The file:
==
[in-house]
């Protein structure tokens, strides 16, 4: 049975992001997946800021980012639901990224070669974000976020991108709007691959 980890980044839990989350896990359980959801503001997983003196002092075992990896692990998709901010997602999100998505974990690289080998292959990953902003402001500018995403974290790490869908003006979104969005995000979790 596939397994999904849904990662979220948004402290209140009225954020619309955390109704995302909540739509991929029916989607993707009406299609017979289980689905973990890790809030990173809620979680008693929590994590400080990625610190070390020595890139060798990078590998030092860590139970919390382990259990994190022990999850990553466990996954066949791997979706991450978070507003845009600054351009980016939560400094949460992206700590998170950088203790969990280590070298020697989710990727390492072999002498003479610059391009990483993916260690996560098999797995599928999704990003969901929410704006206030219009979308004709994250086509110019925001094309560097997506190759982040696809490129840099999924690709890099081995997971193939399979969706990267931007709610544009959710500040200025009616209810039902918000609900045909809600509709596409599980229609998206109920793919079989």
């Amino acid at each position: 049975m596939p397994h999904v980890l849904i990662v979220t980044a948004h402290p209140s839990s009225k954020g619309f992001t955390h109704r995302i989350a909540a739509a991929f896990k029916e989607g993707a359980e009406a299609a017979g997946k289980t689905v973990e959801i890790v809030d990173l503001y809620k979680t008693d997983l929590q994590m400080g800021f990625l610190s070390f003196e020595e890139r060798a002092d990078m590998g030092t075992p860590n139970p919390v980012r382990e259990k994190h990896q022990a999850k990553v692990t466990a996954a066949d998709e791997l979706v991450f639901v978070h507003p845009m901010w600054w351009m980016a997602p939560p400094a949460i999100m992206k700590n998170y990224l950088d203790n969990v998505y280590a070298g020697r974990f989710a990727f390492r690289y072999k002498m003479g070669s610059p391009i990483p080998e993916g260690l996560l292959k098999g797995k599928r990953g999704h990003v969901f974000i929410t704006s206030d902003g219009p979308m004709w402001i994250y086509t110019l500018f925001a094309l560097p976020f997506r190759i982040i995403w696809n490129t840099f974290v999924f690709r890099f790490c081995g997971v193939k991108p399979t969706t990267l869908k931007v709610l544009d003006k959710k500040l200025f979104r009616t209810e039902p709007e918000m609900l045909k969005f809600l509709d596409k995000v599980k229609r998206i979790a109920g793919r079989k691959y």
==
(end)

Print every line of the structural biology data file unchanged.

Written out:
[in-house]
């Protein structure tokens, strides 16, 4: 049975992001997946800021980012639901990224070669974000976020991108709007691959 980890980044839990989350896990359980959801503001997983003196002092075992990896692990998709901010997602999100998505974990690289080998292959990953902003402001500018995403974290790490869908003006979104969005995000979790 596939397994999904849904990662979220948004402290209140009225954020619309955390109704995302909540739509991929029916989607993707009406299609017979289980689905973990890790809030990173809620979680008693929590994590400080990625610190070390020595890139060798990078590998030092860590139970919390382990259990994190022990999850990553466990996954066949791997979706991450978070507003845009600054351009980016939560400094949460992206700590998170950088203790969990280590070298020697989710990727390492072999002498003479610059391009990483993916260690996560098999797995599928999704990003969901929410704006206030219009979308004709994250086509110019925001094309560097997506190759982040696809490129840099999924690709890099081995997971193939399979969706990267931007709610544009959710500040200025009616209810039902918000609900045909809600509709596409599980229609998206109920793919079989």
């Amino acid at each position: 049975m596939p397994h999904v980890l849904i990662v979220t980044a948004h402290p209140s839990s009225k954020g619309f992001t955390h109704r995302i989350a909540a739509a991929f896990k029916e989607g993707a359980e009406a299609a017979g997946k289980t689905v973990e959801i890790v809030d990173l503001y809620k979680t008693d997983l929590q994590m400080g800021f990625l610190s070390f003196e020595e890139r060798a002092d990078m590998g030092t075992p860590n139970p919390v980012r382990e259990k994190h990896q022990a999850k990553v692990t466990a996954a066949d998709e791997l979706v991450f639901v978070h507003p845009m901010w600054w351009m980016a997602p939560p400094a949460i999100m992206k700590n998170y990224l950088d203790n969990v998505y280590a070298g020697r974990f989710a990727f390492r690289y072999k002498m003479g070669s610059p391009i990483p080998e993916g260690l996560l292959k098999g797995k599928r990953g999704h990003v969901f974000i929410t704006s206030d902003g219009p979308m004709w402001i994250y086509t110019l500018f925001a094309l560097p976020f997506r190759i982040i995403w696809n490129t840099f974290v999924f690709r890099f790490c081995g997971v193939k991108p399979t969706t990267l869908k931007v709610l544009d003006k959710k500040l200025f979104r009616t209810e039902p709007e918000m609900l045909k969005f809600l509709d596409k995000v599980k229609r998206i979790a109920g793919r079989k691959y």